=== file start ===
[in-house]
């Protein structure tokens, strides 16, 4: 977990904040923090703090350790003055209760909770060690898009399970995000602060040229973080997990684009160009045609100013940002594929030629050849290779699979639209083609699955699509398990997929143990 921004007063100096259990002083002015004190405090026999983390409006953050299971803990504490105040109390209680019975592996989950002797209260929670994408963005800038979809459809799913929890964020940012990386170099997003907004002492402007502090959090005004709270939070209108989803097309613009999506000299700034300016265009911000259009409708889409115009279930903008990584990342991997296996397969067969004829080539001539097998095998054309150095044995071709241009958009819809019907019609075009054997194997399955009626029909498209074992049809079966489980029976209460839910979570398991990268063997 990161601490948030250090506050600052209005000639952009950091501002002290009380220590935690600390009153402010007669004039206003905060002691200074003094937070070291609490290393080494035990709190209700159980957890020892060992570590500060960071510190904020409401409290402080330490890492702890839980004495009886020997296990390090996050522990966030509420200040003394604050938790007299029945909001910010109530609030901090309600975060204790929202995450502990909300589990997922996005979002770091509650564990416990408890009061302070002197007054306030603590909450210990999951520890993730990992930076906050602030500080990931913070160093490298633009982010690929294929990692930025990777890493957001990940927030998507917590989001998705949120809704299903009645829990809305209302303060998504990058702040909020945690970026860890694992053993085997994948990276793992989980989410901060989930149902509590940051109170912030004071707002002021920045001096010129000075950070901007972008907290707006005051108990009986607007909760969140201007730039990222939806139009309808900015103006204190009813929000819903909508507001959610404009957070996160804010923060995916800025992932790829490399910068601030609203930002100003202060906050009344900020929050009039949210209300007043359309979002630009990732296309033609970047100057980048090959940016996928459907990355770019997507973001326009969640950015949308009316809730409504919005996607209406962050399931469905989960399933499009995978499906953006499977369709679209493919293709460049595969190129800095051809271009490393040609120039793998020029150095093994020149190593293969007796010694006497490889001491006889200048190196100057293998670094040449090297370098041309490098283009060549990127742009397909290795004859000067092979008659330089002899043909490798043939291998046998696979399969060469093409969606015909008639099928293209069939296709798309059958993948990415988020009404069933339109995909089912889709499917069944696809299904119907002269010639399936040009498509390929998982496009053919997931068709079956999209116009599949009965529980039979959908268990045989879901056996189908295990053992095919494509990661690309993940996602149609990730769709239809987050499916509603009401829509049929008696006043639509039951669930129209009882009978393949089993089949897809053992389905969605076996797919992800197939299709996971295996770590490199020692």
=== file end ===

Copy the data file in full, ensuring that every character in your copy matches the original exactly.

[in-house]
């Protein structure tokens, strides 16, 4: 977990904040923090703090350790003055209760909770060690898009399970995000602060040229973080997990684009160009045609100013940002594929030629050849290779699979639209083609699955699509398990997929143990 921004007063100096259990002083002015004190405090026999983390409006953050299971803990504490105040109390209680019975592996989950002797209260929670994408963005800038979809459809799913929890964020940012990386170099997003907004002492402007502090959090005004709270939070209108989803097309613009999506000299700034300016265009911000259009409708889409115009279930903008990584990342991997296996397969067969004829080539001539097998095998054309150095044995071709241009958009819809019907019609075009054997194997399955009626029909498209074992049809079966489980029976209460839910979570398991990268063997 990161601490948030250090506050600052209005000639952009950091501002002290009380220590935690600390009153402010007669004039206003905060002691200074003094937070070291609490290393080494035990709190209700159980957890020892060992570590500060960071510190904020409401409290402080330490890492702890839980004495009886020997296990390090996050522990966030509420200040003394604050938790007299029945909001910010109530609030901090309600975060204790929202995450502990909300589990997922996005979002770091509650564990416990408890009061302070002197007054306030603590909450210990999951520890993730990992930076906050602030500080990931913070160093490298633009982010690929294929990692930025990777890493957001990940927030998507917590989001998705949120809704299903009645829990809305209302303060998504990058702040909020945690970026860890694992053993085997994948990276793992989980989410901060989930149902509590940051109170912030004071707002002021920045001096010129000075950070901007972008907290707006005051108990009986607007909760969140201007730039990222939806139009309808900015103006204190009813929000819903909508507001959610404009957070996160804010923060995916800025992932790829490399910068601030609203930002100003202060906050009344900020929050009039949210209300007043359309979002630009990732296309033609970047100057980048090959940016996928459907990355770019997507973001326009969640950015949308009316809730409504919005996607209406962050399931469905989960399933499009995978499906953006499977369709679209493919293709460049595969190129800095051809271009490393040609120039793998020029150095093994020149190593293969007796010694006497490889001491006889200048190196100057293998670094040449090297370098041309490098283009060549990127742009397909290795004859000067092979008659330089002899043909490798043939291998046998696979399969060469093409969606015909008639099928293209069939296709798309059958993948990415988020009404069933339109995909089912889709499917069944696809299904119907002269010639399936040009498509390929998982496009053919997931068709079956999209116009599949009965529980039979959908268990045989879901056996189908295990053992095919494509990661690309993940996602149609990730769709239809987050499916509603009401829509049929008696006043639509039951669930129209009882009978393949089993089949897809053992389905969605076996797919992800197939299709996971295996770590490199020692």